Chapter 4: Dance Clothing And Shoes

[Note: book sections not presented on this website are titled and summarized in italics.]

What To Wear?

The dress codes for dance events range widely, but however casual or dressy the event, you'll want to choose clothes that are both easy to dance in and kind to your partner. Learn about the hazards of suit jackets and spaghetti-strap dresses, and the joys of silk.

Shoe Options

It's important to choose appropriate shoes for ballroom dancing. This sections compares the pros and cons of various dance-shoe options, including rubber-soled shoes (ugh!), leather-soled street shoes, character shoes, Jazz shoes, suede-bottomed sneakers, bowling shoes, Lindy Hop shoes, and ballroom dance shoes. Includes a reference to an article on cheap dance shoes.

Ballroom Dance Shoes

Ballroom dance shoes are lightweight shoes with either suede (chrome leather) or smooth leather soles. Flats for men and women have 1 or 1.5 inch heels and generally cost $100-120, although there are some cheaper domestic models. Ladies' high-heeled shoes typically have 2 to 3 inch heels and run about $60-120.

Selection Criteria

Shoes should be chosen not only for appearance but also for comfort, support, performance, and protection. Some ballroom dance shoes are built poorly; in particular, look out for sharp edges near your ankle and for interior seams that will abrade your foot.

Some women prefer closed-toed shoes because they offer a little more protection against being stepped on than do open-toed models, and because they shield your toenails from your partner's shoes. Women's shoes sold for Latin dancing tend to have a higher, slimmer heel and a softer, more flexible sole than do those intended for Standard dancing. Ladies: if high heels hurt, try adding arch supports, or consider wearing flats. Any orthopedist will tell you that high heels are not particularly good for your feet.

The performance of a shoe depends primarily on its sole. New or well-brushed suede (chrome leather) soles are generally considered to offer just the right degree of traction on a wooden dance floor. More-slippery smooth-leather soles may be found on less expensive ballroom shoes.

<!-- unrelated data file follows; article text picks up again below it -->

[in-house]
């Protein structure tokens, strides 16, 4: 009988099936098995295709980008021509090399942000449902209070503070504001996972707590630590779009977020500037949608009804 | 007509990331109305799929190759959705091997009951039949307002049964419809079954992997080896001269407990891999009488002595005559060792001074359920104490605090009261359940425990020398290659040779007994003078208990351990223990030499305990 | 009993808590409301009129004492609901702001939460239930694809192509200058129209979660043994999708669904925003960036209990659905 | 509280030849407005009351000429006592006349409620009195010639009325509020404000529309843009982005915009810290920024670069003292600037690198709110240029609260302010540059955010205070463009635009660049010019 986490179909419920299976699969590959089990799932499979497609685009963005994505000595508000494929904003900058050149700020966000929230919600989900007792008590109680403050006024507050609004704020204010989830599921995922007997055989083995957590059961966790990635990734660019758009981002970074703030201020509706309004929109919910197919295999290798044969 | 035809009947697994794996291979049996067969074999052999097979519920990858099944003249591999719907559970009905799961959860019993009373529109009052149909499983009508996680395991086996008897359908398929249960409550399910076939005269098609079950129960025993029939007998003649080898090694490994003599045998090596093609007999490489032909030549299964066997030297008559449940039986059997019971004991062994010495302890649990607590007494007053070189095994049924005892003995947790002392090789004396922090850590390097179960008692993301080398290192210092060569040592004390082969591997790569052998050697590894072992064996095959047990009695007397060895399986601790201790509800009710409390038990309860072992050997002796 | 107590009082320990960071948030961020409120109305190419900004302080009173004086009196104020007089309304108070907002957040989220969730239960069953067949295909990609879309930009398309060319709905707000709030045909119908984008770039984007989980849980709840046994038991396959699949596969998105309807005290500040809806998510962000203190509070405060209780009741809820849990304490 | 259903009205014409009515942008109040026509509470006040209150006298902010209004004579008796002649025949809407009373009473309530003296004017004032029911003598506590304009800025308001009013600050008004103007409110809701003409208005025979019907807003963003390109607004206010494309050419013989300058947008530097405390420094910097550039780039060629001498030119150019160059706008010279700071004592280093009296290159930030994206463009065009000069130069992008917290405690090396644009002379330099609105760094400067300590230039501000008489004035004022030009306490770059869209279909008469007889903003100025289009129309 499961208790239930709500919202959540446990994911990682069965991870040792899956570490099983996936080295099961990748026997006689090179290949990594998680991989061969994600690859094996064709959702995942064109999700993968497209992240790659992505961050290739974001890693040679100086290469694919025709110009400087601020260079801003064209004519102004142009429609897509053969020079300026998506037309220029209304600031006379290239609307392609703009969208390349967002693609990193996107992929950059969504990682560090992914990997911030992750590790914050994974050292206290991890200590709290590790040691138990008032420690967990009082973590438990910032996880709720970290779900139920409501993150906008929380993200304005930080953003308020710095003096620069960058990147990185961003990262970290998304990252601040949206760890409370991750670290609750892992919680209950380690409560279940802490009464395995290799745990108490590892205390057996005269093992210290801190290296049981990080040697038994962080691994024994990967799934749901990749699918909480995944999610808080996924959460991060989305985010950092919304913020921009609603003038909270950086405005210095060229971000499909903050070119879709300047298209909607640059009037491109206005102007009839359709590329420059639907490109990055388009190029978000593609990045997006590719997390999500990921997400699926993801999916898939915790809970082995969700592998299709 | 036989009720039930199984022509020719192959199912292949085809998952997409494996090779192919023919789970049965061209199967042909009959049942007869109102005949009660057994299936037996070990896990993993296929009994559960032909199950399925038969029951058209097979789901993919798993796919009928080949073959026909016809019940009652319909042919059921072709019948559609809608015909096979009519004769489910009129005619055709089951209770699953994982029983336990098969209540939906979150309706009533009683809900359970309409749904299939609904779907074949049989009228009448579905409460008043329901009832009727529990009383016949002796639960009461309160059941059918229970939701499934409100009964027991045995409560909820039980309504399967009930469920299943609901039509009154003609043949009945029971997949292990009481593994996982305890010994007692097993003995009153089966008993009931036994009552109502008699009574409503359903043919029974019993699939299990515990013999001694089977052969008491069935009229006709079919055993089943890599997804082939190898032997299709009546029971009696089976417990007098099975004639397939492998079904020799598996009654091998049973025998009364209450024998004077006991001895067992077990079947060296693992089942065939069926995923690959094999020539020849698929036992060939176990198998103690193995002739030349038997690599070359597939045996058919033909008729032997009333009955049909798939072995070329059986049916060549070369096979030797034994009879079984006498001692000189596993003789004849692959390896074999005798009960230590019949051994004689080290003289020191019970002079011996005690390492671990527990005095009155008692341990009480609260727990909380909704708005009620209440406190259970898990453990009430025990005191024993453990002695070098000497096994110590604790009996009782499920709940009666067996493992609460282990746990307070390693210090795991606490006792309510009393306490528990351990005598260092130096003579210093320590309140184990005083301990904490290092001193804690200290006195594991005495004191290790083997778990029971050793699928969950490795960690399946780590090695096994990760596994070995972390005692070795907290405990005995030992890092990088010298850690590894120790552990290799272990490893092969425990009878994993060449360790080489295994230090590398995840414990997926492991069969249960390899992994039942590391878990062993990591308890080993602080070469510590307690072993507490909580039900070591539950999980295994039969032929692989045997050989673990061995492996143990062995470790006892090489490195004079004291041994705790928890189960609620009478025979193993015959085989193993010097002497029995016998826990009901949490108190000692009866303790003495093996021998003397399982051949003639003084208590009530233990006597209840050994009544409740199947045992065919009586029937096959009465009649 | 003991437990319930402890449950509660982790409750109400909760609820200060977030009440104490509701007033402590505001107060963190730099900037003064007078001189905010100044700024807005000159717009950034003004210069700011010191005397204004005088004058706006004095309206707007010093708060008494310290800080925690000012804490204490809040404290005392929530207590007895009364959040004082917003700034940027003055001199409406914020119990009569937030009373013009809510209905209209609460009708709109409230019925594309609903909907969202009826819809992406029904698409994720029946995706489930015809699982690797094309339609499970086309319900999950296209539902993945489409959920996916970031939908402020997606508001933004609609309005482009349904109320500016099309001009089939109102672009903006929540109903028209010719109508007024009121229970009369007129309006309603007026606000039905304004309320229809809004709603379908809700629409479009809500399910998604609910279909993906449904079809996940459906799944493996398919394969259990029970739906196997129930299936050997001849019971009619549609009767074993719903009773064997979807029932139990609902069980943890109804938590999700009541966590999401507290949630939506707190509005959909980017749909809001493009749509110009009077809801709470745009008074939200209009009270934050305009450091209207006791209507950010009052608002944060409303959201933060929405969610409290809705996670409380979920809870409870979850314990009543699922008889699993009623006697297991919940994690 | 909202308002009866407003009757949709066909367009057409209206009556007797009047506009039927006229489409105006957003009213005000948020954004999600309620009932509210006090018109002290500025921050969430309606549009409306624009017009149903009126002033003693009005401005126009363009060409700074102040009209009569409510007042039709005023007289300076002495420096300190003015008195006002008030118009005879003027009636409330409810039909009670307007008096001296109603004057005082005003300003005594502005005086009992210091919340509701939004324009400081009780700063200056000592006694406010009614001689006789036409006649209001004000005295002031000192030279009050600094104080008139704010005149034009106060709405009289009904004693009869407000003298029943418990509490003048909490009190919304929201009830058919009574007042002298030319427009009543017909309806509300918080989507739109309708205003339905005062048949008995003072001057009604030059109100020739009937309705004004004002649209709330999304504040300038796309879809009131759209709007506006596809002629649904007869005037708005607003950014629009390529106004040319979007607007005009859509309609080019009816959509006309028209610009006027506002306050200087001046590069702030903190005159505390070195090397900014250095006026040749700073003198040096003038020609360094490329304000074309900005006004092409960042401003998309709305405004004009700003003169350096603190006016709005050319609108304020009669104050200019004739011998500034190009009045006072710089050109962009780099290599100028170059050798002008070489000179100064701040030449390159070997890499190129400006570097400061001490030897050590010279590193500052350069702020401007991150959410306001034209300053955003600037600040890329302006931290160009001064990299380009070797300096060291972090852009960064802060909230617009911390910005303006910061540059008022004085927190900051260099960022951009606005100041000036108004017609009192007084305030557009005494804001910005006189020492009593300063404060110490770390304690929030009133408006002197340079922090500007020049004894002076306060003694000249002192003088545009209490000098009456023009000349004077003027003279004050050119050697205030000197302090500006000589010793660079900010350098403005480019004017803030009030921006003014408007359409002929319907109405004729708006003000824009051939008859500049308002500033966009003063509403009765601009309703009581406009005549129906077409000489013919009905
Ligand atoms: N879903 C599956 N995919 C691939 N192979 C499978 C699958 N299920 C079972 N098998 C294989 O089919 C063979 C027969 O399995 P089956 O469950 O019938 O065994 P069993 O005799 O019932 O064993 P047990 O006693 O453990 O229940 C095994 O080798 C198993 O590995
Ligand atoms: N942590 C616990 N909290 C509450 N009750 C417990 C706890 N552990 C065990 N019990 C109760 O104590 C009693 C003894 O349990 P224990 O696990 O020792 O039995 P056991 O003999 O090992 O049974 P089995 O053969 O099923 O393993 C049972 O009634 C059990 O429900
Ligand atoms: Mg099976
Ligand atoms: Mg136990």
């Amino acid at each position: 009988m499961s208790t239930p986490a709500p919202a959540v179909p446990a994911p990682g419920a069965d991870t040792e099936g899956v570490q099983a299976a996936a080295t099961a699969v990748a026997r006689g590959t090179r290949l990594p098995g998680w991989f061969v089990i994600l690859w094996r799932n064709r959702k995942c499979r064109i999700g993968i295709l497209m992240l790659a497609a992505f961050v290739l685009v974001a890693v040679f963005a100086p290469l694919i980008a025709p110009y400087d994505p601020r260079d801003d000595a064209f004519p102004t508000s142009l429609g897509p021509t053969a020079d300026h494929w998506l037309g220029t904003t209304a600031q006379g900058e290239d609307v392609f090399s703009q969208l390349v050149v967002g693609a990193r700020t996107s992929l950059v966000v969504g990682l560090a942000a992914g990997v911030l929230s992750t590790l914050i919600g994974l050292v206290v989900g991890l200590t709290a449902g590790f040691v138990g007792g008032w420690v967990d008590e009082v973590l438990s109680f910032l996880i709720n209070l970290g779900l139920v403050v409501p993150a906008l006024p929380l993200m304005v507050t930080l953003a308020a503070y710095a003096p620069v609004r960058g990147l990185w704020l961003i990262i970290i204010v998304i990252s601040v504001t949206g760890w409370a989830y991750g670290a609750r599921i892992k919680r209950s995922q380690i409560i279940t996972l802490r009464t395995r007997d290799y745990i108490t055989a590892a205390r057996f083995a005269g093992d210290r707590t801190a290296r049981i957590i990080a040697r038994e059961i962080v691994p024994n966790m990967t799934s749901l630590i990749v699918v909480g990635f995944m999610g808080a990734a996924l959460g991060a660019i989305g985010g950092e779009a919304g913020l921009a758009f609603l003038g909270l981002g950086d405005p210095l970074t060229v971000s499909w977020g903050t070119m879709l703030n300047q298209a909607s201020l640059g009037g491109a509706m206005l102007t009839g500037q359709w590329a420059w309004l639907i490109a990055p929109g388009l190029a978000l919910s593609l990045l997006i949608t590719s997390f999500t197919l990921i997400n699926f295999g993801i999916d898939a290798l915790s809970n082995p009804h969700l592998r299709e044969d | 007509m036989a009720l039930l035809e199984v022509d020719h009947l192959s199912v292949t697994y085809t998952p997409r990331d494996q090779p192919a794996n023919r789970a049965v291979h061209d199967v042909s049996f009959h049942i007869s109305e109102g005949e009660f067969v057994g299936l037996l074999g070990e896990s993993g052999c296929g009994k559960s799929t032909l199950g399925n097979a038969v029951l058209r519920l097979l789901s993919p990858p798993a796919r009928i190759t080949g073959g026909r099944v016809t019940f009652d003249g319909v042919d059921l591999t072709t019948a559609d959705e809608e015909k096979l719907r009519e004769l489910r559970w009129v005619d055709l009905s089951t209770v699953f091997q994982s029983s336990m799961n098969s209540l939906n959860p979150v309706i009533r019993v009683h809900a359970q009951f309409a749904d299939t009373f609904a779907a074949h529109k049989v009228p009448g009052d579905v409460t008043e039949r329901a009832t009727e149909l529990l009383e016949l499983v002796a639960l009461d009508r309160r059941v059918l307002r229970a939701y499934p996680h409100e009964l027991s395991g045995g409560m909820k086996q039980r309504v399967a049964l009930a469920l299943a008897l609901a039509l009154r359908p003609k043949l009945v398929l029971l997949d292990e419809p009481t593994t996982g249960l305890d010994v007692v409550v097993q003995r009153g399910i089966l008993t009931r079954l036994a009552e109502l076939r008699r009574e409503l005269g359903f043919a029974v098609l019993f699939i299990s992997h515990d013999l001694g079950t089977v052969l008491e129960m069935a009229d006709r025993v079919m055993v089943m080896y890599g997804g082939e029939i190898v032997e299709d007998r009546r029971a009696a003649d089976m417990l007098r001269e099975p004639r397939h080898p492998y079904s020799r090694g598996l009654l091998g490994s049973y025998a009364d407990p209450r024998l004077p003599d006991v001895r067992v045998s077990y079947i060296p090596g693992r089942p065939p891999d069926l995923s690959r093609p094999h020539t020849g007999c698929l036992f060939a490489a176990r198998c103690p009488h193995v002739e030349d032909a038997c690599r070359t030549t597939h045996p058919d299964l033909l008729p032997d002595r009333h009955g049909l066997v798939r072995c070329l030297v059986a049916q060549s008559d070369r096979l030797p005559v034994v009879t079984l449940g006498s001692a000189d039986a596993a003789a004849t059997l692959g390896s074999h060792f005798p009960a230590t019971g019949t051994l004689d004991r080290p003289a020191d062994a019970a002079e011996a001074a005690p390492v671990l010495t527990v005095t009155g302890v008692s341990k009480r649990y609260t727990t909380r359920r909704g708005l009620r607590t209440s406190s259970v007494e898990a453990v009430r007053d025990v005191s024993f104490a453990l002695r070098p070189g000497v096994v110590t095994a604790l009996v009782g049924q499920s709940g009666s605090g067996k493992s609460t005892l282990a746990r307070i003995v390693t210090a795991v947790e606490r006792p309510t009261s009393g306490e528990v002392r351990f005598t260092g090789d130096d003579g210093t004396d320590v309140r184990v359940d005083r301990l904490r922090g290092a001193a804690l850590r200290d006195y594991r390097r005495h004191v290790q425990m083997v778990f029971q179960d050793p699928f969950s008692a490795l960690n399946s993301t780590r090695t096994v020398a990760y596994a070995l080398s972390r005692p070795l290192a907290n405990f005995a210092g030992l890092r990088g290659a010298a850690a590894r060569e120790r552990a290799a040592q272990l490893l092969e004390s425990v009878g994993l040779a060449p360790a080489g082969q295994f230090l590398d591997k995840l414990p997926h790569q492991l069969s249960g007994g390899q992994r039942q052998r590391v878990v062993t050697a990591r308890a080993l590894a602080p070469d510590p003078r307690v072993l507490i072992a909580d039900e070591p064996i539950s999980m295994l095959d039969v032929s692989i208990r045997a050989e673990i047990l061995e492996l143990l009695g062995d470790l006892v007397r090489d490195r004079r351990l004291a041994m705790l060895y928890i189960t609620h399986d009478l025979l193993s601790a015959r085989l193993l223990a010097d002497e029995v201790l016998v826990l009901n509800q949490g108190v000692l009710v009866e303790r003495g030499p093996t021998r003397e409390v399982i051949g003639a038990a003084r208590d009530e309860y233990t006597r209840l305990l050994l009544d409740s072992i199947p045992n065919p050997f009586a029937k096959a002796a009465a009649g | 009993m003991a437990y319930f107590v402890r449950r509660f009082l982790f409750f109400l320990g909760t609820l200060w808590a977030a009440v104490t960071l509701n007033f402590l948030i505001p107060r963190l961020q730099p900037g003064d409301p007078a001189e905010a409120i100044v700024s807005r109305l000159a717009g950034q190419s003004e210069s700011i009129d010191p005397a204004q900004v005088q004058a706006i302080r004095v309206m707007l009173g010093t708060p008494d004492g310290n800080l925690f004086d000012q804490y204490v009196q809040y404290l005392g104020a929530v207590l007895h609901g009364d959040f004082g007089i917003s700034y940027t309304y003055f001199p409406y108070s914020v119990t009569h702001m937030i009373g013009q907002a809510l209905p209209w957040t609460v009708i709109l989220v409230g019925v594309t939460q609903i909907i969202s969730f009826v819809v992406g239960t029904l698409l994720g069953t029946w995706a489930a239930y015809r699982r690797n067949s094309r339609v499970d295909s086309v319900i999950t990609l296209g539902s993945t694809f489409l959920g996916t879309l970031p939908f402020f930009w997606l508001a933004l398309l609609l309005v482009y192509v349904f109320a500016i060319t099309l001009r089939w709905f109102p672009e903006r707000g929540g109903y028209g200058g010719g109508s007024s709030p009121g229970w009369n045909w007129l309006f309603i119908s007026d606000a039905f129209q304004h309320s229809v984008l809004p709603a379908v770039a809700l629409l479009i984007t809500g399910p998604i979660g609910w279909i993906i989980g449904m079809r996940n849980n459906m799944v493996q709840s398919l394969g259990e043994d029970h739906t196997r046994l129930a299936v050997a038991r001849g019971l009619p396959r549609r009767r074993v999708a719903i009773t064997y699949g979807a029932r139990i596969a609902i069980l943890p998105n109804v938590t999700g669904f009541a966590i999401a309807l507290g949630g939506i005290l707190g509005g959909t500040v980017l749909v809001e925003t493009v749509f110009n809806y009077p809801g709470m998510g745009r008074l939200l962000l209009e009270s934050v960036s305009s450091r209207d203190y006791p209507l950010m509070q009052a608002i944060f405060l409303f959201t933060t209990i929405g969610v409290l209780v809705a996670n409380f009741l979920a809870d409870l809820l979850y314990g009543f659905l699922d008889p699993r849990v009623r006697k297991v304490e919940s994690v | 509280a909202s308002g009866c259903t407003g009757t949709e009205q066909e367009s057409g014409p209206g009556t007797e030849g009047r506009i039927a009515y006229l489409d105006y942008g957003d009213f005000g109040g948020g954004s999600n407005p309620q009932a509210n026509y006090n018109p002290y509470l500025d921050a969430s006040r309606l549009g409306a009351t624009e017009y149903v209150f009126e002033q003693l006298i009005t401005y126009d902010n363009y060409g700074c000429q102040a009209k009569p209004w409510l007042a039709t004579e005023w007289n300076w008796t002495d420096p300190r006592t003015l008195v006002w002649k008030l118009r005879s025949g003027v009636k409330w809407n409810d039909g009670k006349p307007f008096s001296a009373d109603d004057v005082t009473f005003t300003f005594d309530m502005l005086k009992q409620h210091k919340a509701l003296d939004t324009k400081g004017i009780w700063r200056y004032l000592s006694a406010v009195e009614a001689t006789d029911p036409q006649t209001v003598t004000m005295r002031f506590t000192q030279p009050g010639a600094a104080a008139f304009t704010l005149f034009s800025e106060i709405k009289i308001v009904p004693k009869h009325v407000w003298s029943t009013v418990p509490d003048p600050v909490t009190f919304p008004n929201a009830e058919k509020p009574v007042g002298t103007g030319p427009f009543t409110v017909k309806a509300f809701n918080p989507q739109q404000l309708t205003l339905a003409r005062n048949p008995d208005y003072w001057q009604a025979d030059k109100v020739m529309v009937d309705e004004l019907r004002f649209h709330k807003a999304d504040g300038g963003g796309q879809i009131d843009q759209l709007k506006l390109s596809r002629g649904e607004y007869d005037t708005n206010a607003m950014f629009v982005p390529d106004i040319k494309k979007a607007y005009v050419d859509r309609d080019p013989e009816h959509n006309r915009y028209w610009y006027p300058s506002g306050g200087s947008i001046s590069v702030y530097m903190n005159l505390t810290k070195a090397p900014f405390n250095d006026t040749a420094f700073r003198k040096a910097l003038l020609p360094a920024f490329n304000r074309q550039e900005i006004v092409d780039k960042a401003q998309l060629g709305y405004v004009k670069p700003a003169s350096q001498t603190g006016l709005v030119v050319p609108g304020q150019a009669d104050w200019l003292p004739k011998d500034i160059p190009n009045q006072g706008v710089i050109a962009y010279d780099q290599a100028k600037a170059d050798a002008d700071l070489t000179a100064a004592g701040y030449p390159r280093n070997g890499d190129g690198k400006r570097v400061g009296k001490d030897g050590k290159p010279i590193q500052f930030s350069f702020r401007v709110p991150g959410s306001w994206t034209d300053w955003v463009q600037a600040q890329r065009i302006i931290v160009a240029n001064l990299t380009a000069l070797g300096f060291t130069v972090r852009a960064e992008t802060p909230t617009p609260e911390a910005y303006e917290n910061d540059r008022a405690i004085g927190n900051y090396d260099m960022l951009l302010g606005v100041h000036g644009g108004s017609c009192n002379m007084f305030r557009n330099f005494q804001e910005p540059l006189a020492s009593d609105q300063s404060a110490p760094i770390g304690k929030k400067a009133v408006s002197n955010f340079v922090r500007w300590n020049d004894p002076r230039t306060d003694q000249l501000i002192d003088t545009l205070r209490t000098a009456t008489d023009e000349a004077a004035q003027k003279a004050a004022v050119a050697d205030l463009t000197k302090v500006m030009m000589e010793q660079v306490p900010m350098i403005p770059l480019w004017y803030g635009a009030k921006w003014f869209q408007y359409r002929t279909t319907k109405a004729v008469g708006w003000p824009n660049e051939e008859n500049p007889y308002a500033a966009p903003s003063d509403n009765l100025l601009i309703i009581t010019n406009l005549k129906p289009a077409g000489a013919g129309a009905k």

Buying ballroom shoes can be tricky unless you're fortunate enough to have a well-stocked ballroom shoe vendor in your area. Dance supply stores such as Capezio will carry Jazz and character shoes, and some of their outlets will also offer a narrow range of ballroom shoes. Ballroom dance studios often sell several models of ballroom shoes, but their stock on hand is usually limited, meaning that you might not be able to try on the model that you want in your size.

If you can't find a good ballroom shoe at a local store or studio, you can try shopping at dance competitions or dance camps. Shoe vendors often set up shop at ballroom dance competitions and ballroom dance camps, and they tend to bring large stocks of shoes; you can try on many pairs, and you're likely to find the model that you want in your size. The vendors will typically operate outside of the ballroom in which the competition or camp is held, so you usually do not require admission to the event to shop for shoes.

If neither competitions nor camps are convenient, consider purchasing ballroom shoes by mail order. Mail-order vendors generally offer a wide range of shoes and hold large inventories. The obvious disadvantage to mail order is that it's hard to evaluate a shoe from a catalog picture. However, most mail-order stores have reasonable exchange policies; if you return the shoe clean and unworn, they will not only accept it but also absorb the cost of shipping you a different pair. For widest selection, I suggest that you order free catalogs from some or all of the vendors below, or visit their web sites.

Note: if a vendor's toll-free (800) or (888) phone number is unreachable from your calling area, try the toll number provided.

Some North American Mail-Order Dance Shoe Vendors





(408) 773-8833
none listed

Ballroom Dance Supply

(408) 871-1895


(410) 990-0009

(585) 259-9680

(800) 851-2813

(702) 365-6650

Capezio Dance Shop

(800) 322-7856

(415) 421-5657

Discount Dance Shoes

(888) 825-7768

(305) 271-0606

Carmen's Dance Shoes

(800) 854-4318

(619) 287-5787

(888) 600-9091

Champion Dance Shoes

(800) 40-DANCE

(323) 874-8704

Elegance Shoes

(818) 788-3216

(239) 418-1117

Grand Travel
Squaredance Shoppe

(405) 379-3872

(800) 881-3262
(231) 903-7666

Dance Distributors

(800) 33-DANCE

(717) 234-3572

International Dance Shoes

(800) 745-4758

(770) 936-5763

The Dance Dresser

(800) 774-1106

(407) 774-1106

Let's Dance

(914) 632-0428

Dance Express

(800) 292-1510

(212) 399-0465

none listed
(760) 757-6032

Showtime Dance Shoes

(800) 433-5541

(770) 455-7122

(770) 428-9439

(888) 793-7681

(905) 793-7681

(888) 800-8388

Supadance Shoes

(800) 888-5429

(770) 455-9799

(402) 689-9987



Dance shoes are typically made and sold according to European shoes sizes, which are generally but not always 1.5 sizes smaller than their American counterparts. That is, a man who wears an American size 10 will usually wear a European size 8.5. This is not a hard-and-fast rule, so it's best to discuss sizes with the salesperson.


Offers a few tips on caring for your ballroom shoes.

A Recommended Shoe

Names a shoe that is well-built, comfortable, and durable.